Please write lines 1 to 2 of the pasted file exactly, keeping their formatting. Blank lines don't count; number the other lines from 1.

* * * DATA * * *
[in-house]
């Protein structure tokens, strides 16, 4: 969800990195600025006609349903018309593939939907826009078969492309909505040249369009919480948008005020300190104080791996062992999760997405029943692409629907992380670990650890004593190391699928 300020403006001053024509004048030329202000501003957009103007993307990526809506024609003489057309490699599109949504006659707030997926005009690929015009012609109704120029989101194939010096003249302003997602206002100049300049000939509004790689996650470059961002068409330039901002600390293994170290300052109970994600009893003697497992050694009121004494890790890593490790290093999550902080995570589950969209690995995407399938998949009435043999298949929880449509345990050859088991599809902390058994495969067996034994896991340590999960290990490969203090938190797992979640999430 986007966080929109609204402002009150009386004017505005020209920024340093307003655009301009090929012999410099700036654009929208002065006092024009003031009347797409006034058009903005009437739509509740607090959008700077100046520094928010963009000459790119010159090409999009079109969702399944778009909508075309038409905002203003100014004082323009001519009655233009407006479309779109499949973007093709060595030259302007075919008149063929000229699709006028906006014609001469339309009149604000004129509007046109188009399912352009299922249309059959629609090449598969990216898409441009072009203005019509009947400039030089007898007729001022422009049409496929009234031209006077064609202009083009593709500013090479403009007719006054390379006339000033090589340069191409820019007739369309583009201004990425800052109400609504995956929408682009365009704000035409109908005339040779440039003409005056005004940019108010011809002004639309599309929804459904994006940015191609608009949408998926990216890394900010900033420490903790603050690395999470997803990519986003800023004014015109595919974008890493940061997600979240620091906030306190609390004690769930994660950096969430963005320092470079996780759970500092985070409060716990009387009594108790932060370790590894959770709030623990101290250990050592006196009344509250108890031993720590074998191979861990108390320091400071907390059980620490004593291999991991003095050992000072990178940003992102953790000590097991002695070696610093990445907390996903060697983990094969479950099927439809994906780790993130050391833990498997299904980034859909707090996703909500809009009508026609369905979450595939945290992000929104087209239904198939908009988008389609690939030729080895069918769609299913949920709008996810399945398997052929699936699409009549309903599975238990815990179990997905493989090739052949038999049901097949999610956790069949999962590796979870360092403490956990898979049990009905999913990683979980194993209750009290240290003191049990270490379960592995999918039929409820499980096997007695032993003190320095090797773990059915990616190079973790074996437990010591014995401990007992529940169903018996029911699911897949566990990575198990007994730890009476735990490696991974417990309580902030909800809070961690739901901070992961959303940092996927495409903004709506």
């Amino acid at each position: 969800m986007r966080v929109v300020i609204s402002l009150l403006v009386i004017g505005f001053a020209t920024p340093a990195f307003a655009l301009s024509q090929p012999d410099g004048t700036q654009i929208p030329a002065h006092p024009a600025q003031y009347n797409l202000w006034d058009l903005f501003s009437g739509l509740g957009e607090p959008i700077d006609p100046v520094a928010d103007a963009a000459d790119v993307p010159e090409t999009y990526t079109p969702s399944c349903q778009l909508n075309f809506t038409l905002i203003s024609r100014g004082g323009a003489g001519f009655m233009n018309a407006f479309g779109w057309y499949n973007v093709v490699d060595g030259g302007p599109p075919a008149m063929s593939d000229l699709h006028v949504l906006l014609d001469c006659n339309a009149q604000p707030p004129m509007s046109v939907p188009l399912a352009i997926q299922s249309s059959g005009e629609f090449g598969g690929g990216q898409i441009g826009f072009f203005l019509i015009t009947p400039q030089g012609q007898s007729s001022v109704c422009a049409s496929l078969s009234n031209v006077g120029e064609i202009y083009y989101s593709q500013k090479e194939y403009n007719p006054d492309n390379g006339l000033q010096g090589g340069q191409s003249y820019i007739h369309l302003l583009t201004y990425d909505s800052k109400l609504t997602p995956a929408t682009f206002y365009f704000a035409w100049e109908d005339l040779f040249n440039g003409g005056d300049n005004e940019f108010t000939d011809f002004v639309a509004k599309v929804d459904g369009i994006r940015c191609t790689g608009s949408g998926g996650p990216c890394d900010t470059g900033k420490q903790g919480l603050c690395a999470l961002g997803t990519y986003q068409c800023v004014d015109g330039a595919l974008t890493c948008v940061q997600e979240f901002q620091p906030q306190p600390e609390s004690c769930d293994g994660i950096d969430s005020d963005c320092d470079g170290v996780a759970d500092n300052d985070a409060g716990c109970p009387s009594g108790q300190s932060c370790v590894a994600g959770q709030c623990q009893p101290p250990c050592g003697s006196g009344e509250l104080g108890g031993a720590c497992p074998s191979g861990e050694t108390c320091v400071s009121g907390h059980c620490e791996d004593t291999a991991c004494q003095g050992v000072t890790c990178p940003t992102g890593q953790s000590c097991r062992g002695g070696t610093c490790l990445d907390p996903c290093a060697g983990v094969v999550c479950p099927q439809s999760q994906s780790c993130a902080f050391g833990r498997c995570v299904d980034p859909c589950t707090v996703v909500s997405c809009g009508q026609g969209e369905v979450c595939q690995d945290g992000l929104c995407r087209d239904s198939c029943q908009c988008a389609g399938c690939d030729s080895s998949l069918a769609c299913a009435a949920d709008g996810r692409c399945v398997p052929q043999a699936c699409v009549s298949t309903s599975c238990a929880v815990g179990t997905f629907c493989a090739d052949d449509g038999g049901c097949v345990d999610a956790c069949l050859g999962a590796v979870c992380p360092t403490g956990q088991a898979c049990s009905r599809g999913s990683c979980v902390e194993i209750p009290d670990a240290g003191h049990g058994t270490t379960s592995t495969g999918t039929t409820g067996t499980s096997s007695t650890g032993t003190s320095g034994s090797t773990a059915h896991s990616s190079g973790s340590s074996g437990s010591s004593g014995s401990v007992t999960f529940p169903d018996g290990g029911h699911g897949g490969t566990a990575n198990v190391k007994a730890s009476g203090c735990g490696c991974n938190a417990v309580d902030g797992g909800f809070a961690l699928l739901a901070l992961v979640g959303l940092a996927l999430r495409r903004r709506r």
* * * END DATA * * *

[in-house]
């Protein structure tokens, strides 16, 4: 969800990195600025006609349903018309593939939907826009078969492309909505040249369009919480948008005020300190104080791996062992999760997405029943692409629907992380670990650890004593190391699928 300020403006001053024509004048030329202000501003957009103007993307990526809506024609003489057309490699599109949504006659707030997926005009690929015009012609109704120029989101194939010096003249302003997602206002100049300049000939509004790689996650470059961002068409330039901002600390293994170290300052109970994600009893003697497992050694009121004494890790890593490790290093999550902080995570589950969209690995995407399938998949009435043999298949929880449509345990050859088991599809902390058994495969067996034994896991340590999960290990490969203090938190797992979640999430 986007966080929109609204402002009150009386004017505005020209920024340093307003655009301009090929012999410099700036654009929208002065006092024009003031009347797409006034058009903005009437739509509740607090959008700077100046520094928010963009000459790119010159090409999009079109969702399944778009909508075309038409905002203003100014004082323009001519009655233009407006479309779109499949973007093709060595030259302007075919008149063929000229699709006028906006014609001469339309009149604000004129509007046109188009399912352009299922249309059959629609090449598969990216898409441009072009203005019509009947400039030089007898007729001022422009049409496929009234031209006077064609202009083009593709500013090479403009007719006054390379006339000033090589340069191409820019007739369309583009201004990425800052109400609504995956929408682009365009704000035409109908005339040779440039003409005056005004940019108010011809002004639309599309929804459904994006940015191609608009949408998926990216890394900010900033420490903790603050690395999470997803990519986003800023004014015109595919974008890493940061997600979240620091906030306190609390004690769930994660950096969430963005320092470079996780759970500092985070409060716990009387009594108790932060370790590894959770709030623990101290250990050592006196009344509250108890031993720590074998191979861990108390320091400071907390059980620490004593291999991991003095050992000072990178940003992102953790000590097991002695070696610093990445907390996903060697983990094969479950099927439809994906780790993130050391833990498997299904980034859909707090996703909500809009009508026609369905979450595939945290992000929104087209239904198939908009988008389609690939030729080895069918769609299913949920709008996810399945398997052929699936699409009549309903599975238990815990179990997905493989090739052949038999049901097949999610956790069949999962590796979870360092403490956990898979049990009905999913990683979980194993209750009290240290003191049990270490379960592995999918039929409820499980096997007695032993003190320095090797773990059915990616190079973790074996437990010591014995401990007992529940169903018996029911699911897949566990990575198990007994730890009476735990490696991974417990309580902030909800809070961690739901901070992961959303940092996927495409903004709506």